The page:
Will a Strategic Plan Overcome a Lack of Leadership?

July 8

PoorLeadership_ImageSelectionLeadership can be a nebulous concept in many law firms. Management is often mistaken for leadership, and great leaders do not always make great managers. My experience with lawyer managers is that they generally avoid risk, promote stability, and value conformity to institutional norms. All of these behaviors are positive in the right context.



Leaders focus more on potential and create opportunities even in chaotic situations. Good leaders can choose among available opportunities and are willing to be accountable for the consequences of these choices. Leaders rely on good managers to ensure that chosen opportunities have the best chance to succeed. Law firms can be a difficult place for leaders to flourish. Depending upon the make-up of the firm’s partners, risk-taking is often discouraged. If risks are taken, they better pay off.



In my practice, I have the privilege of working with both plaintiff and defense firms. Typically, I find plaintiff firms are more comfortable with risk-taking. While I encounter more defense firms being managed rather than led, an evolving legal market is changing that norm. Progressive defense firms are now taking more risks in search of prosperity.



The overwhelming majority of impactful opportunities involve risk-taking. Firms with strong leadership, management, data, and talent have an edge.



To the question of whether a strategic plan will overcome a lack of leadership -- the answer is possibly. For example, if a low-cost producing firm’s strategy is to continue to aggressively manage overhead and rates, good managers with a good plan may well succeed.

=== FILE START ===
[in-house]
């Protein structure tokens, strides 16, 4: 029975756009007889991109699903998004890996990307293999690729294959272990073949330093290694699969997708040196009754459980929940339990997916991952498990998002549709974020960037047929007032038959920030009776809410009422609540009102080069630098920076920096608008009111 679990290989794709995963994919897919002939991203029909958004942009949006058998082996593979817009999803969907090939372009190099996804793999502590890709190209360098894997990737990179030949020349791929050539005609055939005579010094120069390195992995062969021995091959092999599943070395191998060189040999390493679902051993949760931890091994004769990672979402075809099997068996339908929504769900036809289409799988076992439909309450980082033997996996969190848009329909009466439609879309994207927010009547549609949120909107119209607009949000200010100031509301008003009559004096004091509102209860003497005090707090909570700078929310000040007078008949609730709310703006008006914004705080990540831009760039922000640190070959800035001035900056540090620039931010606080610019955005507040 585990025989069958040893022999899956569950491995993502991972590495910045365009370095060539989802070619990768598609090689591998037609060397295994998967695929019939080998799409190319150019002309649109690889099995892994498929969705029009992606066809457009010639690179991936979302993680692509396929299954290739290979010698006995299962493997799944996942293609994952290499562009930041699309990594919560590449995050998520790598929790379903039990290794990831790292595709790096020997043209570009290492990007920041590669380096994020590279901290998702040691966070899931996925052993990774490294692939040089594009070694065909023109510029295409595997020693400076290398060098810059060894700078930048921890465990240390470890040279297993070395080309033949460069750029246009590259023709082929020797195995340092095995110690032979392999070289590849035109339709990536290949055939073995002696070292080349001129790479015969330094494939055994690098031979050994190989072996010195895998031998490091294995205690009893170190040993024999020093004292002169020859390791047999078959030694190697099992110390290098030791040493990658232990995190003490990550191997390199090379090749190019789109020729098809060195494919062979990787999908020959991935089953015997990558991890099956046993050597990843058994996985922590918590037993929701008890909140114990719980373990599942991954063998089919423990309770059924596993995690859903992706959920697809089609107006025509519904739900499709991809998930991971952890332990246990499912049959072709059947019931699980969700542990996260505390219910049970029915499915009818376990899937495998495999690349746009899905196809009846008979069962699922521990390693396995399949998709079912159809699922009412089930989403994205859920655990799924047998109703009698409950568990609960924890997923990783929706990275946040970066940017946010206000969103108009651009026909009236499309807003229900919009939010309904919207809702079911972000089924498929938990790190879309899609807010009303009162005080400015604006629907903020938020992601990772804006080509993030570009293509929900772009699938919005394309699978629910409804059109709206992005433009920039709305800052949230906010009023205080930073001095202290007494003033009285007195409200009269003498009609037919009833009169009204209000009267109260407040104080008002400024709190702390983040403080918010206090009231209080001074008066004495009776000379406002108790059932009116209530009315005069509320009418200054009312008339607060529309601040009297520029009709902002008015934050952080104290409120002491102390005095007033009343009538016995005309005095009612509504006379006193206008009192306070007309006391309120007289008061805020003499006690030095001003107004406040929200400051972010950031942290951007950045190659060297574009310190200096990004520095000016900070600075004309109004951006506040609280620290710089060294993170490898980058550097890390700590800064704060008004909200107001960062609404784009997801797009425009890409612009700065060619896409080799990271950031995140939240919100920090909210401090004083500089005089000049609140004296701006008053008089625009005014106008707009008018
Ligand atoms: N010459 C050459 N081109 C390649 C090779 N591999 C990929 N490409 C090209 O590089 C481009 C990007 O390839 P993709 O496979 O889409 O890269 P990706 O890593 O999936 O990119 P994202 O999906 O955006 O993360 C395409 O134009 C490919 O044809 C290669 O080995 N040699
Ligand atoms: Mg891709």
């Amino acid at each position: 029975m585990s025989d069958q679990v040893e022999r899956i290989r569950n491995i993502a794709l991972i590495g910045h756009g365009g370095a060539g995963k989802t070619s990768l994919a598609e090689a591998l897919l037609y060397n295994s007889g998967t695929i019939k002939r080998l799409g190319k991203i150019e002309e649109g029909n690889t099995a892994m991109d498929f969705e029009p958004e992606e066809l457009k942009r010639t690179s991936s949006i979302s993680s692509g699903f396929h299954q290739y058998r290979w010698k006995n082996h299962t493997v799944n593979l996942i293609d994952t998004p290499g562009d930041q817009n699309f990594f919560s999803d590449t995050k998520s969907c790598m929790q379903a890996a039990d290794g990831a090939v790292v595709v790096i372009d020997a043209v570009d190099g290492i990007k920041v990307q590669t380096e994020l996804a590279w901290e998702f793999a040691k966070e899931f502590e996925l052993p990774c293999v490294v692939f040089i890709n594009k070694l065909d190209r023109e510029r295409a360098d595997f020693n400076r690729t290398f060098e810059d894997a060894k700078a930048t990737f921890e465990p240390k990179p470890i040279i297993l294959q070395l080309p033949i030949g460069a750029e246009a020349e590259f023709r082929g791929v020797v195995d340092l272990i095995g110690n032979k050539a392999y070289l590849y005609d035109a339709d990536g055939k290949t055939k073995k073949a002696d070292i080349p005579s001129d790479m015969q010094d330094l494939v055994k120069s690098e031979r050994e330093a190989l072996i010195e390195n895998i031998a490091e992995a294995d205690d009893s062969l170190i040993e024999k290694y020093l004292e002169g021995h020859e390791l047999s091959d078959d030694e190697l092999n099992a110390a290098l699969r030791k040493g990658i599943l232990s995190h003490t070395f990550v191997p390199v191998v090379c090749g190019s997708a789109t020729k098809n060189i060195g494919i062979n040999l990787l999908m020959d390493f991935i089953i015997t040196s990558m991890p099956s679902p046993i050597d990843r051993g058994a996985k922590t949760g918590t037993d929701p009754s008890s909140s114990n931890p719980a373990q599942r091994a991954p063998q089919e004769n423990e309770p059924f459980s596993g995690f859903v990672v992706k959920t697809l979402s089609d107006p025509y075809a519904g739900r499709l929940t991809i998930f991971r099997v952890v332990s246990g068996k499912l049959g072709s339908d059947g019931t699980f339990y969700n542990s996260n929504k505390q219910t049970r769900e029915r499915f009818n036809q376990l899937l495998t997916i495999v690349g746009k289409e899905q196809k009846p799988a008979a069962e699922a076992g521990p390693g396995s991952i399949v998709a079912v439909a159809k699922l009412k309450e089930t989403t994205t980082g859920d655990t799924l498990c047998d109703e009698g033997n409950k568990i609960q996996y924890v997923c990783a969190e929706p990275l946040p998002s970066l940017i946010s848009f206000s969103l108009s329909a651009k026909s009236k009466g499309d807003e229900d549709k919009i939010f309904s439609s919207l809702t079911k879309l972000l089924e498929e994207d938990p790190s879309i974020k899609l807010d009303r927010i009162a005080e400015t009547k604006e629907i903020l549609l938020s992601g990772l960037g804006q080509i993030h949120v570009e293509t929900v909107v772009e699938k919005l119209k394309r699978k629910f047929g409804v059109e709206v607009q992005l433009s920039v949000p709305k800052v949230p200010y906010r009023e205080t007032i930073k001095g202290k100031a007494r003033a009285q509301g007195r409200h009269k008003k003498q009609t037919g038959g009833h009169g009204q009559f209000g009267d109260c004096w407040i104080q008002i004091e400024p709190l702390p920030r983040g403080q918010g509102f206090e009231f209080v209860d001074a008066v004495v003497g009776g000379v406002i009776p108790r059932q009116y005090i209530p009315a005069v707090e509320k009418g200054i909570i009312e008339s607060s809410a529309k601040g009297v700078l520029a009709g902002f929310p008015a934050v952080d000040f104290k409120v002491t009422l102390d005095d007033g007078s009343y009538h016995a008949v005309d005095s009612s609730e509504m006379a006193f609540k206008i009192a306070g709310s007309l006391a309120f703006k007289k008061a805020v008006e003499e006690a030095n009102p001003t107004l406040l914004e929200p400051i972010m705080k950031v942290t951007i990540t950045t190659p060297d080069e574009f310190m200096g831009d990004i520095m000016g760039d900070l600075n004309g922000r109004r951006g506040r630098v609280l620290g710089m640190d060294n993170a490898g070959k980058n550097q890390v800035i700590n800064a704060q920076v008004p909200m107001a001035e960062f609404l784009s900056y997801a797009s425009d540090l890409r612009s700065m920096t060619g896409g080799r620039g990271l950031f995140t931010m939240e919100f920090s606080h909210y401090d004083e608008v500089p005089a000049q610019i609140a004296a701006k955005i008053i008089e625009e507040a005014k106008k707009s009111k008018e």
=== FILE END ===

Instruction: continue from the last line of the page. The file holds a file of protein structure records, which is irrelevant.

Strategic plans that involve increased levels of risk taking will require leadership on several levels to implement and sustain. For example, firms that decide to move away from certain types of work in favor of more profitable opportunities are likely to experience short run difficulty. This is because lawyers may need to retool or move their practice to another firm. Also, clients providing the firm with material volumes of business will be phased out. Finally, the remaining professional and administrative personnel will experience a period of change.



To succeed, a plan of this type will need strong leadership. Firms should assess their leadership capability and make their assessment relevant in the strategic planning process. Firms that can quickly identify and promote their best leaders increase their ability to reach their potential.





Is your firm allowing their best leaders and managers to ascend?